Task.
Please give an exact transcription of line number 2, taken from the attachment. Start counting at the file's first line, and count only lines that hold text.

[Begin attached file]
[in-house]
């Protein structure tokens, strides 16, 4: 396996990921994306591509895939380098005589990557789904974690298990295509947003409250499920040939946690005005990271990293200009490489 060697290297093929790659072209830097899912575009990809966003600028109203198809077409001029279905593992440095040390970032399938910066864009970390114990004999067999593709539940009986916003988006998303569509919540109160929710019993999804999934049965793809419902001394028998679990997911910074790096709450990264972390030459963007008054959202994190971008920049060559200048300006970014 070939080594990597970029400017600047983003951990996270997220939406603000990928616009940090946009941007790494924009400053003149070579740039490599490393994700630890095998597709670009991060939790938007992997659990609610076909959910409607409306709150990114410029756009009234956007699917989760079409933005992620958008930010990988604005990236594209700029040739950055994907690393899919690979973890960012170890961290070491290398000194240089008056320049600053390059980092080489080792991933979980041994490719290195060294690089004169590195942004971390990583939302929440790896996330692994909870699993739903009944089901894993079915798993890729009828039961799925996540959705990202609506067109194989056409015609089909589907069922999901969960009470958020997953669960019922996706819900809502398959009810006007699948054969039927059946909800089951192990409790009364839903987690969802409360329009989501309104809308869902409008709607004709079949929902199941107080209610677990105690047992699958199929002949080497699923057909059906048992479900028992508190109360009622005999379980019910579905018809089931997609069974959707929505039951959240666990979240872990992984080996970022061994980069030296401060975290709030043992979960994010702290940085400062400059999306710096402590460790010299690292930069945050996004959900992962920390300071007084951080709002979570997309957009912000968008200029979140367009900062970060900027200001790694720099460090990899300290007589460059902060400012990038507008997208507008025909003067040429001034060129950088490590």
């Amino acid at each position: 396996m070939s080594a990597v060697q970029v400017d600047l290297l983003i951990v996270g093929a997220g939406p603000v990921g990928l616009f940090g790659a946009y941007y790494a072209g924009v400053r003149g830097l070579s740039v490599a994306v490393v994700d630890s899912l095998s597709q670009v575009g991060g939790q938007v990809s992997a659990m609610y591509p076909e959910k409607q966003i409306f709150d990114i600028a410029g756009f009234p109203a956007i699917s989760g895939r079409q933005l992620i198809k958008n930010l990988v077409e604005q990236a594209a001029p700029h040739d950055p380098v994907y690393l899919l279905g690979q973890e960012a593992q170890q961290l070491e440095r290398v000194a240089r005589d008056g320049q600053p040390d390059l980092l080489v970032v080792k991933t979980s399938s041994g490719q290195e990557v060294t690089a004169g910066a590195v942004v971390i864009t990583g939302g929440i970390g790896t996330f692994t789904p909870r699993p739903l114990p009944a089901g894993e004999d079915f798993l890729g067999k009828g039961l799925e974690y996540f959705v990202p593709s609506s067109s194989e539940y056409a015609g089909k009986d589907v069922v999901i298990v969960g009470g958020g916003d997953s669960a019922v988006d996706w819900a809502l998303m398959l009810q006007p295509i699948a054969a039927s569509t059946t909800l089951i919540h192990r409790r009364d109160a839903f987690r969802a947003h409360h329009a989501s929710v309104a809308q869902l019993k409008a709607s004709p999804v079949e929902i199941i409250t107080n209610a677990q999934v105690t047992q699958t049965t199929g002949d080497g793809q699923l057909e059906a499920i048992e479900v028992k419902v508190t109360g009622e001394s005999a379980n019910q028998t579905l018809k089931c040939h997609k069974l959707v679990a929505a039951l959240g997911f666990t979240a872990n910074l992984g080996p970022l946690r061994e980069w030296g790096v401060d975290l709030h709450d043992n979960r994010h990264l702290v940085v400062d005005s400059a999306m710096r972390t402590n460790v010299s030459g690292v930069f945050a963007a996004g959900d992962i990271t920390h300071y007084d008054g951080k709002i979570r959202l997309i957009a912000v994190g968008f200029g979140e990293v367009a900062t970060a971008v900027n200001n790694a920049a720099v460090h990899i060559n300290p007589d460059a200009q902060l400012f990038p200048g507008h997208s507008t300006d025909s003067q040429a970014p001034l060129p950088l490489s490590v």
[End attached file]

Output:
């Protein structure tokens, strides 16, 4: 396996990921994306591509895939380098005589990557789904974690298990295509947003409250499920040939946690005005990271990293200009490489 060697290297093929790659072209830097899912575009990809966003600028109203198809077409001029279905593992440095040390970032399938910066864009970390114990004999067999593709539940009986916003988006998303569509919540109160929710019993999804999934049965793809419902001394028998679990997911910074790096709450990264972390030459963007008054959202994190971008920049060559200048300006970014 070939080594990597970029400017600047983003951990996270997220939406603000990928616009940090946009941007790494924009400053003149070579740039490599490393994700630890095998597709670009991060939790938007992997659990609610076909959910409607409306709150990114410029756009009234956007699917989760079409933005992620958008930010990988604005990236594209700029040739950055994907690393899919690979973890960012170890961290070491290398000194240089008056320049600053390059980092080489080792991933979980041994490719290195060294690089004169590195942004971390990583939302929440790896996330692994909870699993739903009944089901894993079915798993890729009828039961799925996540959705990202609506067109194989056409015609089909589907069922999901969960009470958020997953669960019922996706819900809502398959009810006007699948054969039927059946909800089951192990409790009364839903987690969802409360329009989501309104809308869902409008709607004709079949929902199941107080209610677990105690047992699958199929002949080497699923057909059906048992479900028992508190109360009622005999379980019910579905018809089931997609069974959707929505039951959240666990979240872990992984080996970022061994980069030296401060975290709030043992979960994010702290940085400062400059999306710096402590460790010299690292930069945050996004959900992962920390300071007084951080709002979570997309957009912000968008200029979140367009900062970060900027200001790694720099460090990899300290007589460059902060400012990038507008997208507008025909003067040429001034060129950088490590």